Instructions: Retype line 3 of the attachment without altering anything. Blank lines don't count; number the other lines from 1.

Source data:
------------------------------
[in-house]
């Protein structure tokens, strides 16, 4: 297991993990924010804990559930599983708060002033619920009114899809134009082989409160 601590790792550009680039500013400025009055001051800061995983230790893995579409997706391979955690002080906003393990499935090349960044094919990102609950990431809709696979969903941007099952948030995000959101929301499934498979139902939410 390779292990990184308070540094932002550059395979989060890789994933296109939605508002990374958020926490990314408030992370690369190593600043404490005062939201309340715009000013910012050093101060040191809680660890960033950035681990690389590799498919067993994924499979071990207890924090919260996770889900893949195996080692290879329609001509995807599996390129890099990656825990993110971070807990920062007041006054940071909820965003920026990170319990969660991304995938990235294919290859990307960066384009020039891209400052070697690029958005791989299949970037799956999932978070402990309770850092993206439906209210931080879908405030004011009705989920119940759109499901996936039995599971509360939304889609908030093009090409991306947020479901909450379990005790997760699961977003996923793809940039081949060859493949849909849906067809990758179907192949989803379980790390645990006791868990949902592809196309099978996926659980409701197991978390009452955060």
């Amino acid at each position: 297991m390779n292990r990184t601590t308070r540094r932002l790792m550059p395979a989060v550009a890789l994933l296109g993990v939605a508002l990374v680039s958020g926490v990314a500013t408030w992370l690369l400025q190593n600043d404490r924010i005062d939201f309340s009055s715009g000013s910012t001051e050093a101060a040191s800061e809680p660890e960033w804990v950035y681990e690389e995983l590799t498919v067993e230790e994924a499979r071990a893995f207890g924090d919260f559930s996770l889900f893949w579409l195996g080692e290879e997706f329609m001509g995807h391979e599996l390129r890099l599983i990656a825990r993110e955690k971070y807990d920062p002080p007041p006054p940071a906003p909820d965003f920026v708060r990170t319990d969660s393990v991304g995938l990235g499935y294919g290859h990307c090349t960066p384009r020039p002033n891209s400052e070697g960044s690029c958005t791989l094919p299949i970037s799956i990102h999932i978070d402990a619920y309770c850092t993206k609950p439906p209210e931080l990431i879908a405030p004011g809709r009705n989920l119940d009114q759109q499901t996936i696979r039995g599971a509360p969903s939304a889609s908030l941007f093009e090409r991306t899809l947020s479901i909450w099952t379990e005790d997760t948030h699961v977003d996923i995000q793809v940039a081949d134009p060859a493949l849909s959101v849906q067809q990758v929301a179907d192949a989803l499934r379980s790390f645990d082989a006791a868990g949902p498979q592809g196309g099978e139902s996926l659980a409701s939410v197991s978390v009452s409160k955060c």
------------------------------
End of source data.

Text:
């Amino acid at each position: 297991m390779n292990r990184t601590t308070r540094r932002l790792m550059p395979a989060v550009a890789l994933l296109g993990v939605a508002l990374v680039s958020g926490v990314a500013t408030w992370l690369l400025q190593n600043d404490r924010i005062d939201f309340s009055s715009g000013s910012t001051e050093a101060a040191s800061e809680p660890e960033w804990v950035y681990e690389e995983l590799t498919v067993e230790e994924a499979r071990a893995f207890g924090d919260f559930s996770l889900f893949w579409l195996g080692e290879e997706f329609m001509g995807h391979e599996l390129r890099l599983i990656a825990r993110e955690k971070y807990d920062p002080p007041p006054p940071a906003p909820d965003f920026v708060r990170t319990d969660s393990v991304g995938l990235g499935y294919g290859h990307c090349t960066p384009r020039p002033n891209s400052e070697g960044s690029c958005t791989l094919p299949i970037s799956i990102h999932i978070d402990a619920y309770c850092t993206k609950p439906p209210e931080l990431i879908a405030p004011g809709r009705n989920l119940d009114q759109q499901t996936i696979r039995g599971a509360p969903s939304a889609s908030l941007f093009e090409r991306t899809l947020s479901i909450w099952t379990e005790d997760t948030h699961v977003d996923i995000q793809v940039a081949d134009p060859a493949l849909s959101v849906q067809q990758v929301a179907d192949a989803l499934r379980s790390f645990d082989a006791a868990g949902p498979q592809g196309g099978e139902s996926l659980a409701s939410v197991s978390v009452s409160k955060c």